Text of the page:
We conducted the pooling in two arms (direct clinical samples arm and nucleic acid arm), and experiments for direct clinical samples were done in triplicate. The total number pools done on direct clinical sample were 54 using two positive and 18 negative samples. For the nucleic acid arm, a total of 18 pools were conducted using two positive and 16 negative samples.
First, we pooled direct clinical samples of previously known positive samples with low and high ct values up to 10 samples in 1 prior to NA extraction step (maximum dilution factor of 10), to a final extraction volume of 200μL when combined with an increasing number of confirmed negative samples (Table 1).
In this study, a positive sample with ct value ≤ 32 considered as low ct value, between [> 32 and ≤ 34] medium, and between [>34 and ≤40] is high. Then, NA was extracted from final pooled samples of 200μL with a final elution volume of 50 μL. From the eluate template NA, 5 μl was mixed with 20 μl of the RT-qPCR reagent master mix to have a final volume of 25 μl reaction mixture. Then, change in ct value of the positive control, positive samples, and the cycle when all tested with no ct value were analyzed.
Second, we pooled individual NA preparation extracted earlier from 200μL of direct clinical samples. To minimize pipetting error during the pool assembly, we took the same high volume (3μl) of extracted RNA as indicated in Table 2.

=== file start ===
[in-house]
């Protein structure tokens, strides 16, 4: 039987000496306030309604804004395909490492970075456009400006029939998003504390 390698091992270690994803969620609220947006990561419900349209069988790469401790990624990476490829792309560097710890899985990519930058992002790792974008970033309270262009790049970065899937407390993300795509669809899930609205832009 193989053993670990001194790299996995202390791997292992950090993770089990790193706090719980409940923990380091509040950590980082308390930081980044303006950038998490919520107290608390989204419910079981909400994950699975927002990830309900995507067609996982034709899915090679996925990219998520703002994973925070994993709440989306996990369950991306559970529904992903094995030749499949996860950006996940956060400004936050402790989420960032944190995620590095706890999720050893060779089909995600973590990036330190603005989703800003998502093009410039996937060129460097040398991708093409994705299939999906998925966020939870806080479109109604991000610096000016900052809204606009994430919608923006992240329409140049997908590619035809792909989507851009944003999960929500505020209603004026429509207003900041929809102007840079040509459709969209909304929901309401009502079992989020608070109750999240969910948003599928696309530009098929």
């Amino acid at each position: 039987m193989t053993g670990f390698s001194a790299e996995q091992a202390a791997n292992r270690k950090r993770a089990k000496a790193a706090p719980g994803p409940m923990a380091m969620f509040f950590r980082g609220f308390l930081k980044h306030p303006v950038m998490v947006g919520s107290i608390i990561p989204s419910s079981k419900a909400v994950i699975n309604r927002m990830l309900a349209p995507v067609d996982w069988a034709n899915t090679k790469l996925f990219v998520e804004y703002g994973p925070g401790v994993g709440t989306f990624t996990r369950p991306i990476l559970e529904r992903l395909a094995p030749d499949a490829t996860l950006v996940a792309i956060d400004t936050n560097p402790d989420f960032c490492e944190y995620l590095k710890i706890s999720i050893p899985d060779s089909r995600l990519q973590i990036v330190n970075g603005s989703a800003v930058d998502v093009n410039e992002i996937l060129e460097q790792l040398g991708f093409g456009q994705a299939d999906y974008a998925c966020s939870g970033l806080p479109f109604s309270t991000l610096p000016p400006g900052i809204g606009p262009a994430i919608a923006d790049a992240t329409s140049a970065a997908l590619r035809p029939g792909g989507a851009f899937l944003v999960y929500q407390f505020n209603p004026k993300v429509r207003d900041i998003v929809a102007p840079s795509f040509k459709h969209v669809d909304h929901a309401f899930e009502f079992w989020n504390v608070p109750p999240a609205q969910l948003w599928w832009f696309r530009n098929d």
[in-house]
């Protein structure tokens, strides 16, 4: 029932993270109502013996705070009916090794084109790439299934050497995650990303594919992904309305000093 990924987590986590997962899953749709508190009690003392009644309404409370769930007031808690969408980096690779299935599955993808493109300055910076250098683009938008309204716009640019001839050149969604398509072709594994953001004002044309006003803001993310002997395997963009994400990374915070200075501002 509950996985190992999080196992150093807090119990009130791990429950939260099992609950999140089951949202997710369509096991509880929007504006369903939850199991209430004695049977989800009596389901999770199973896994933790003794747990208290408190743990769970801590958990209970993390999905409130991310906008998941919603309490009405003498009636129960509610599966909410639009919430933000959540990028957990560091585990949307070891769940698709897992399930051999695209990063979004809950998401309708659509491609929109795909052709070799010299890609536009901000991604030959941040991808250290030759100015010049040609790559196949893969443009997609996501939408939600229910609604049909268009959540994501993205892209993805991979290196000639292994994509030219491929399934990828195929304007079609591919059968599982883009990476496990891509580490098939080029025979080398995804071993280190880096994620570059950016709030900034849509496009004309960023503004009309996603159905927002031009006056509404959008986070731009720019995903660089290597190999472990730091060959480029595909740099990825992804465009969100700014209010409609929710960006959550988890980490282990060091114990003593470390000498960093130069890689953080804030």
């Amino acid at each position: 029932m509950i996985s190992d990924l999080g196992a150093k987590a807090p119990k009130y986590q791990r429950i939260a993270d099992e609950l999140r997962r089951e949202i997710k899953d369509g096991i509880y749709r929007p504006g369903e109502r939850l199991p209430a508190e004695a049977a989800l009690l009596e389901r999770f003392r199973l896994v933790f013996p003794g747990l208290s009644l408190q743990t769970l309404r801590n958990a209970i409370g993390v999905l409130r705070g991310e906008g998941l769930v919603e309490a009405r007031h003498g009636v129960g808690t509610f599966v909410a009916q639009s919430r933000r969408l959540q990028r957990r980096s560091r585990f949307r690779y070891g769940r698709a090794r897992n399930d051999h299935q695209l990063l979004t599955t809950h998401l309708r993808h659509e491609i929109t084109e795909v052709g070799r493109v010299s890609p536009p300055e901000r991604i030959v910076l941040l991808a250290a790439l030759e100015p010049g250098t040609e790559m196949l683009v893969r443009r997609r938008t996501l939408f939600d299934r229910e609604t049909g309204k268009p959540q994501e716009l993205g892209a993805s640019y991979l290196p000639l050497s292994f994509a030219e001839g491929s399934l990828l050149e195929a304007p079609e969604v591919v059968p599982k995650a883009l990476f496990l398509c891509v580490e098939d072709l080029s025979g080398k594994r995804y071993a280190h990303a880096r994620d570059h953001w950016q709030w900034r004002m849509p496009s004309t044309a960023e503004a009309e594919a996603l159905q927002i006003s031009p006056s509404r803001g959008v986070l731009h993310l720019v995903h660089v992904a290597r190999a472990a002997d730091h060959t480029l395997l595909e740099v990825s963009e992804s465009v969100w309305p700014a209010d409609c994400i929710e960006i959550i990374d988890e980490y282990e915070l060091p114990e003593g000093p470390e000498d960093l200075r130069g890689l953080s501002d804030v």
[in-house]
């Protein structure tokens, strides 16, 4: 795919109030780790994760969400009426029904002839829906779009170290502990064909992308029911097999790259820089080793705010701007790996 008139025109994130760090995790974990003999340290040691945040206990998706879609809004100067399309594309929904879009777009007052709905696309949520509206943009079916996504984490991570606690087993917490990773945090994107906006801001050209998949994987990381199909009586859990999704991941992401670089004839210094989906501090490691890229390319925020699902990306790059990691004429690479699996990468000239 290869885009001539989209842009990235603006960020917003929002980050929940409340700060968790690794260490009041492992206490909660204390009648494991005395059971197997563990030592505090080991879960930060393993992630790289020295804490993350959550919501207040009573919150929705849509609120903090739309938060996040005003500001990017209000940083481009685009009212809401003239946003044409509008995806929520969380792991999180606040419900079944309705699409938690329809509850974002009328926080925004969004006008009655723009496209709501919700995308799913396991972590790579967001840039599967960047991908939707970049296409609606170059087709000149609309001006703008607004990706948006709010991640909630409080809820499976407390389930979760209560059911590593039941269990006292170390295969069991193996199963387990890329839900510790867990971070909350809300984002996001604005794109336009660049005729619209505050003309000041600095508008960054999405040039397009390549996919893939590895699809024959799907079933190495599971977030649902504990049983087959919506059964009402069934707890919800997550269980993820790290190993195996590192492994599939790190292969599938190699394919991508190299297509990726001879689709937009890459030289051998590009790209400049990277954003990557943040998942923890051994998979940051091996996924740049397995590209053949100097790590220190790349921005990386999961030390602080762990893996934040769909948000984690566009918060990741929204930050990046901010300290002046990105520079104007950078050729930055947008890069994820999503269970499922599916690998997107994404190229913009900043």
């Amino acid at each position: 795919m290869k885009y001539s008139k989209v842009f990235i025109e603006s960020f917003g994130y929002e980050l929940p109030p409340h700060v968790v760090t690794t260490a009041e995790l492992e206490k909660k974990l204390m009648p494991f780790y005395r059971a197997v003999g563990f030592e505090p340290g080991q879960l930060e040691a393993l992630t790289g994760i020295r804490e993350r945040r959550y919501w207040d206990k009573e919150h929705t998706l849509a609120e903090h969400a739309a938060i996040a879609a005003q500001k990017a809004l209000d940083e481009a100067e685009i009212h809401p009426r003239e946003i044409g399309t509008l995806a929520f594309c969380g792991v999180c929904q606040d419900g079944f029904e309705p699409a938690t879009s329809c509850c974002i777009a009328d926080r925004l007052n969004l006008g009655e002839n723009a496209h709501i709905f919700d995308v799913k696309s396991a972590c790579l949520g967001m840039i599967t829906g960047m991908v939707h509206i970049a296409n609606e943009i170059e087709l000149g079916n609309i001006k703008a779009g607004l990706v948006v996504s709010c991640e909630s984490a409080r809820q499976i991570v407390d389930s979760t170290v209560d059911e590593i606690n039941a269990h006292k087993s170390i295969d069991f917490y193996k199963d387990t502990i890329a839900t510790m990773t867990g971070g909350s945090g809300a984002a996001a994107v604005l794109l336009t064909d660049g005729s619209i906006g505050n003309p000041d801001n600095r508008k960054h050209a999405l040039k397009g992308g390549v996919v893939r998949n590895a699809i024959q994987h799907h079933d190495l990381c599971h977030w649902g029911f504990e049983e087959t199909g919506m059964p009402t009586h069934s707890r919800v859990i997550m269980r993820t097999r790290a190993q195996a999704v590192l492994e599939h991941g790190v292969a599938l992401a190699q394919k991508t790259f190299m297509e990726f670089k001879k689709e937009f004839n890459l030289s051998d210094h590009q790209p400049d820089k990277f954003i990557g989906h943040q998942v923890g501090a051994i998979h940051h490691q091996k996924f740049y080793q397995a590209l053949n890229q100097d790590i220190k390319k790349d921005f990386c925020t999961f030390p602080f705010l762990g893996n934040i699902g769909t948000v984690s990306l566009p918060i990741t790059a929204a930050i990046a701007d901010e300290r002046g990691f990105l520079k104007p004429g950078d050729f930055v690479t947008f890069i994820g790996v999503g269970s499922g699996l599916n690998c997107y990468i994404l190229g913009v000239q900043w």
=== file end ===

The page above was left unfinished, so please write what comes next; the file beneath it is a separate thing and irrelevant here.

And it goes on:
For detecting a single positive sample within a pool of negative nucleic acid extracts, we evaluated the ability of the standard qRT-PCR test under the protocol recommended by manufacture of the kits. Then, change in ct value of samples with low and high ct value was analyzed.
To assess the pool testing strategy, the most optimal testing configuration pool size was calculated using a Shiny App for pooled testing of Hierarchical algorithm (https://www.chrisbilder.com/shiny). As per the key principles of pooling, the following assumptions with numeric parameters were taken in to consideration: an experimental prevalence rate of SARS CoV-2 in Ethiopia to be 0.05 (whereas the observed positive rate within the tested individuals is reaching to 0.66% in the last 5 weeks), a two-stage pooling in a range of pool sizes 3–10 samples, an assay limit of detection (LOD) of 2.5 RNA copies/μL of reaction, an assay sensitivity of 98% -100% and an assay specificity of 100%. With these calculations, a pool size of 5 samples predicted and would provide the largest reduction in the expected number of tests of 58% when compared to testing clinical samples separately (Table 3).
To ensure the quality of the work during pooling, one staff member had been overseeing the pool assembly process, and had mitigated potential laboratory errors. Furthermore, experiments for direct clinical samples were done in triplicate. To avoid potential pipetting errors, we used relatively higher volume of dilutions for RNA pooling. Moreover, our laboratory is participating in an external quality assessment program and have the approval that results we produce are reliable.
To check if the variation between and within our experiments is statistically different, we run one-way Analysis of Variance (ANOVA) using an excel add-in program known as Analysis ToolPak.